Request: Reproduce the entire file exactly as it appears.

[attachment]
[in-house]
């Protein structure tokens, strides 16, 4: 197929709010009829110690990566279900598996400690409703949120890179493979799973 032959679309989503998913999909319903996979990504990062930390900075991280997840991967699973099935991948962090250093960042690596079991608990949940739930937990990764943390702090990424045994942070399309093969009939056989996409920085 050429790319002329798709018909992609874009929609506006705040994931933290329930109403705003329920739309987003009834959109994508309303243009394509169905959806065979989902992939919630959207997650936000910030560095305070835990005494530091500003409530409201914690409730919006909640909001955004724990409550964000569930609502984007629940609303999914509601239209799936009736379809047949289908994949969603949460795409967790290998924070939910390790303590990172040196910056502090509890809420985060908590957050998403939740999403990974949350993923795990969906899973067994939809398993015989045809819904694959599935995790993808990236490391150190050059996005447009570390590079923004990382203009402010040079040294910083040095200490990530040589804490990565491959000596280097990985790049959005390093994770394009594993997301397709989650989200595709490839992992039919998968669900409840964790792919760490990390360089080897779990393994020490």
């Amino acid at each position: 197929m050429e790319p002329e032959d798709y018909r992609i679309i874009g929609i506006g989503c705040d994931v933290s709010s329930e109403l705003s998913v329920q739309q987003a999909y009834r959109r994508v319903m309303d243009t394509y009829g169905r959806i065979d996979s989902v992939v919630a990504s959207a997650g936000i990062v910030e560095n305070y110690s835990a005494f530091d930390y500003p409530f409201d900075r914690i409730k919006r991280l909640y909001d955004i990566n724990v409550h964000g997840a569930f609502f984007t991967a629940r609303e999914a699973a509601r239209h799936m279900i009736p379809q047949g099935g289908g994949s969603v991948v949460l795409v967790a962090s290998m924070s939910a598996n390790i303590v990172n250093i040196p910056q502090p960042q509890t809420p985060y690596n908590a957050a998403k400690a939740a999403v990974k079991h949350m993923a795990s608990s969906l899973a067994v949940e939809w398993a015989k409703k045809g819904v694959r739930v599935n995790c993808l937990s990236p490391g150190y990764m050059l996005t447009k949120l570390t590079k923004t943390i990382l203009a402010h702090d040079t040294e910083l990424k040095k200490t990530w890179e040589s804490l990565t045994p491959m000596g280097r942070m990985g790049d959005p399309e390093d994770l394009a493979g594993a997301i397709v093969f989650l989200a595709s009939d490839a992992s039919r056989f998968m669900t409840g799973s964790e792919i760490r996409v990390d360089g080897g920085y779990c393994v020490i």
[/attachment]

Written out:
[in-house]
């Protein structure tokens, strides 16, 4: 197929709010009829110690990566279900598996400690409703949120890179493979799973 032959679309989503998913999909319903996979990504990062930390900075991280997840991967699973099935991948962090250093960042690596079991608990949940739930937990990764943390702090990424045994942070399309093969009939056989996409920085 050429790319002329798709018909992609874009929609506006705040994931933290329930109403705003329920739309987003009834959109994508309303243009394509169905959806065979989902992939919630959207997650936000910030560095305070835990005494530091500003409530409201914690409730919006909640909001955004724990409550964000569930609502984007629940609303999914509601239209799936009736379809047949289908994949969603949460795409967790290998924070939910390790303590990172040196910056502090509890809420985060908590957050998403939740999403990974949350993923795990969906899973067994939809398993015989045809819904694959599935995790993808990236490391150190050059996005447009570390590079923004990382203009402010040079040294910083040095200490990530040589804490990565491959000596280097990985790049959005390093994770394009594993997301397709989650989200595709490839992992039919998968669900409840964790792919760490990390360089080897779990393994020490």
């Amino acid at each position: 197929m050429e790319p002329e032959d798709y018909r992609i679309i874009g929609i506006g989503c705040d994931v933290s709010s329930e109403l705003s998913v329920q739309q987003a999909y009834r959109r994508v319903m309303d243009t394509y009829g169905r959806i065979d996979s989902v992939v919630a990504s959207a997650g936000i990062v910030e560095n305070y110690s835990a005494f530091d930390y500003p409530f409201d900075r914690i409730k919006r991280l909640y909001d955004i990566n724990v409550h964000g997840a569930f609502f984007t991967a629940r609303e999914a699973a509601r239209h799936m279900i009736p379809q047949g099935g289908g994949s969603v991948v949460l795409v967790a962090s290998m924070s939910a598996n390790i303590v990172n250093i040196p910056q502090p960042q509890t809420p985060y690596n908590a957050a998403k400690a939740a999403v990974k079991h949350m993923a795990s608990s969906l899973a067994v949940e939809w398993a015989k409703k045809g819904v694959r739930v599935n995790c993808l937990s990236p490391g150190y990764m050059l996005t447009k949120l570390t590079k923004t943390i990382l203009a402010h702090d040079t040294e910083l990424k040095k200490t990530w890179e040589s804490l990565t045994p491959m000596g280097r942070m990985g790049d959005p399309e390093d994770l394009a493979g594993a997301i397709v093969f989650l989200a595709s009939d490839a992992s039919r056989f998968m669900t409840g799973s964790e792919i760490r996409v990390d360089g080897g920085y779990c393994v020490i």